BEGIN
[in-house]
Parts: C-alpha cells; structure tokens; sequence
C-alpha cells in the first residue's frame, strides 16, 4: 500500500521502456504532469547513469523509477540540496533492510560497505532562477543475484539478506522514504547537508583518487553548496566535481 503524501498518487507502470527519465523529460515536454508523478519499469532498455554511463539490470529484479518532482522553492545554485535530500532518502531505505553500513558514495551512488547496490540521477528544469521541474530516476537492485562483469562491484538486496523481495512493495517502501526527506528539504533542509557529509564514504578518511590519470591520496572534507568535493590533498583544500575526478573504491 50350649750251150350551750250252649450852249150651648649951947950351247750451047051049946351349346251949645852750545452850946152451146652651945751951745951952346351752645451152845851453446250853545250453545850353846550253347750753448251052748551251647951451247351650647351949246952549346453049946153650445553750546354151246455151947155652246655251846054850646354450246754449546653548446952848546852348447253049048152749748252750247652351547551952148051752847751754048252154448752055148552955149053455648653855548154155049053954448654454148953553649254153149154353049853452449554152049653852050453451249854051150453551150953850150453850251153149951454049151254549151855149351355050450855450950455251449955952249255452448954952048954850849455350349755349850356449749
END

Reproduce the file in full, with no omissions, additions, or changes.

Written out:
[in-house]
Parts: C-alpha cells; structure tokens; sequence
C-alpha cells in the first residue's frame, strides 16, 4: 500500500521502456504532469547513469523509477540540496533492510560497505532562477543475484539478506522514504547537508583518487553548496566535481 503524501498518487507502470527519465523529460515536454508523478519499469532498455554511463539490470529484479518532482522553492545554485535530500532518502531505505553500513558514495551512488547496490540521477528544469521541474530516476537492485562483469562491484538486496523481495512493495517502501526527506528539504533542509557529509564514504578518511590519470591520496572534507568535493590533498583544500575526478573504491 50350649750251150350551750250252649450852249150651648649951947950351247750451047051049946351349346251949645852750545452850946152451146652651945751951745951952346351752645451152845851453446250853545250453545850353846550253347750753448251052748551251647951451247351650647351949246952549346453049946153650445553750546354151246455151947155652246655251846054850646354450246754449546653548446952848546852348447253049048152749748252750247652351547551952148051752847751754048252154448752055148552955149053455648653855548154155049053954448654454148953553649254153149154353049853452449554152049653852050453451249854051150453551150953850150453850251153149951454049151254549151855149351355050450855450950455251449955952249255452448954952048954850849455350349755349850356449749